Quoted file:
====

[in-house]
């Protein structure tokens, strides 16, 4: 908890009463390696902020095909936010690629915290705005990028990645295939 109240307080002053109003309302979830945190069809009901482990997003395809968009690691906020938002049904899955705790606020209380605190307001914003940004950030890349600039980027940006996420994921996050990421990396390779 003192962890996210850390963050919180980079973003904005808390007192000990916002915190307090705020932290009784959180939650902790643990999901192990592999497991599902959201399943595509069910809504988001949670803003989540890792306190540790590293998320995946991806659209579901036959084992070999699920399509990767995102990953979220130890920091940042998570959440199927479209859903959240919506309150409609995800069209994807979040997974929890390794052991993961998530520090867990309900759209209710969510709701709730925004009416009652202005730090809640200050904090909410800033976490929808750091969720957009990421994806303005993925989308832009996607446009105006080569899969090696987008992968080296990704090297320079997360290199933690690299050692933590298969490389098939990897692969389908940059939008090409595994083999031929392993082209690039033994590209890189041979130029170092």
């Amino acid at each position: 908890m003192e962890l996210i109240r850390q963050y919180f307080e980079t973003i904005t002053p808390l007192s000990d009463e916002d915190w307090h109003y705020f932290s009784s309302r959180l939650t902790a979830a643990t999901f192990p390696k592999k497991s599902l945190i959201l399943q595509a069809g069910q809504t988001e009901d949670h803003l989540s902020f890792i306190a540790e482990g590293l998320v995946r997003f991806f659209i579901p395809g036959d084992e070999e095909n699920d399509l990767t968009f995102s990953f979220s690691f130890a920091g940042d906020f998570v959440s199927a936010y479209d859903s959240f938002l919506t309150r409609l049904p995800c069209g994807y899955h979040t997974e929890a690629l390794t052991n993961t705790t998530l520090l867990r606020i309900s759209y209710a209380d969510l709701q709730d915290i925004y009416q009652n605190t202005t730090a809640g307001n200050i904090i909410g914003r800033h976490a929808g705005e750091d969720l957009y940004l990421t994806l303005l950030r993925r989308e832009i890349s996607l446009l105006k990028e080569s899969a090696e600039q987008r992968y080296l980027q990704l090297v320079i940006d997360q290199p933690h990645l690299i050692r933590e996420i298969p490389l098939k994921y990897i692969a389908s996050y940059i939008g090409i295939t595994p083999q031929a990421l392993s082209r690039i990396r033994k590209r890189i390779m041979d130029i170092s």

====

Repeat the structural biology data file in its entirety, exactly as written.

[in-house]
């Protein structure tokens, strides 16, 4: 908890009463390696902020095909936010690629915290705005990028990645295939 109240307080002053109003309302979830945190069809009901482990997003395809968009690691906020938002049904899955705790606020209380605190307001914003940004950030890349600039980027940006996420994921996050990421990396390779 003192962890996210850390963050919180980079973003904005808390007192000990916002915190307090705020932290009784959180939650902790643990999901192990592999497991599902959201399943595509069910809504988001949670803003989540890792306190540790590293998320995946991806659209579901036959084992070999699920399509990767995102990953979220130890920091940042998570959440199927479209859903959240919506309150409609995800069209994807979040997974929890390794052991993961998530520090867990309900759209209710969510709701709730925004009416009652202005730090809640200050904090909410800033976490929808750091969720957009990421994806303005993925989308832009996607446009105006080569899969090696987008992968080296990704090297320079997360290199933690690299050692933590298969490389098939990897692969389908940059939008090409595994083999031929392993082209690039033994590209890189041979130029170092």
């Amino acid at each position: 908890m003192e962890l996210i109240r850390q963050y919180f307080e980079t973003i904005t002053p808390l007192s000990d009463e916002d915190w307090h109003y705020f932290s009784s309302r959180l939650t902790a979830a643990t999901f192990p390696k592999k497991s599902l945190i959201l399943q595509a069809g069910q809504t988001e009901d949670h803003l989540s902020f890792i306190a540790e482990g590293l998320v995946r997003f991806f659209i579901p395809g036959d084992e070999e095909n699920d399509l990767t968009f995102s990953f979220s690691f130890a920091g940042d906020f998570v959440s199927a936010y479209d859903s959240f938002l919506t309150r409609l049904p995800c069209g994807y899955h979040t997974e929890a690629l390794t052991n993961t705790t998530l520090l867990r606020i309900s759209y209710a209380d969510l709701q709730d915290i925004y009416q009652n605190t202005t730090a809640g307001n200050i904090i909410g914003r800033h976490a929808g705005e750091d969720l957009y940004l990421t994806l303005l950030r993925r989308e832009i890349s996607l446009l105006k990028e080569s899969a090696e600039q987008r992968y080296l980027q990704l090297v320079i940006d997360q290199p933690h990645l690299i050692r933590e996420i298969p490389l098939k994921y990897i692969a389908s996050y940059i939008g090409i295939t595994p083999q031929a990421l392993s082209r690039i990396r033994k590209r890189i390779m041979d130029i170092s």